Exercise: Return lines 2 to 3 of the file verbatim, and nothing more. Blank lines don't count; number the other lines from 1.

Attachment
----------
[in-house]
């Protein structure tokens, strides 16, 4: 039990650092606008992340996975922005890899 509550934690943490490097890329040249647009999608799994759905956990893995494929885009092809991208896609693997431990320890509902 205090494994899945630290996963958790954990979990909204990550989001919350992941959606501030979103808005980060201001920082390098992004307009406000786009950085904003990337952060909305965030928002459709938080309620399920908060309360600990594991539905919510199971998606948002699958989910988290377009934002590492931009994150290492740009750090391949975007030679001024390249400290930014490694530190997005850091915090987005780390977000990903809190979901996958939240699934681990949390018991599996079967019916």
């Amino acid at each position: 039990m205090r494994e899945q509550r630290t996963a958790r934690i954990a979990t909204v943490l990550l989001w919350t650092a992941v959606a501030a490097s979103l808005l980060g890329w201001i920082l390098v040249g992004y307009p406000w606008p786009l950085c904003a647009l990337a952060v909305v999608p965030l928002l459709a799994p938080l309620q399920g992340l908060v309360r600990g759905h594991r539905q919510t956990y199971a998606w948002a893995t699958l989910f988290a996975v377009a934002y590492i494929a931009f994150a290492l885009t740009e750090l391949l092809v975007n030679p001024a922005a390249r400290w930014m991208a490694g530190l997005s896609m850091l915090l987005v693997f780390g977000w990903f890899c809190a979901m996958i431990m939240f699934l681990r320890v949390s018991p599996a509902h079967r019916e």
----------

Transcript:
């Protein structure tokens, strides 16, 4: 039990650092606008992340996975922005890899 509550934690943490490097890329040249647009999608799994759905956990893995494929885009092809991208896609693997431990320890509902 205090494994899945630290996963958790954990979990909204990550989001919350992941959606501030979103808005980060201001920082390098992004307009406000786009950085904003990337952060909305965030928002459709938080309620399920908060309360600990594991539905919510199971998606948002699958989910988290377009934002590492931009994150290492740009750090391949975007030679001024390249400290930014490694530190997005850091915090987005780390977000990903809190979901996958939240699934681990949390018991599996079967019916």
């Amino acid at each position: 039990m205090r494994e899945q509550r630290t996963a958790r934690i954990a979990t909204v943490l990550l989001w919350t650092a992941v959606a501030a490097s979103l808005l980060g890329w201001i920082l390098v040249g992004y307009p406000w606008p786009l950085c904003a647009l990337a952060v909305v999608p965030l928002l459709a799994p938080l309620q399920g992340l908060v309360r600990g759905h594991r539905q919510t956990y199971a998606w948002a893995t699958l989910f988290a996975v377009a934002y590492i494929a931009f994150a290492l885009t740009e750090l391949l092809v975007n030679p001024a922005a390249r400290w930014m991208a490694g530190l997005s896609m850091l915090l987005v693997f780390g977000w990903f890899c809190a979901m996958i431990m939240f699934l681990r320890v949390s018991p599996a509902h079967r019916e």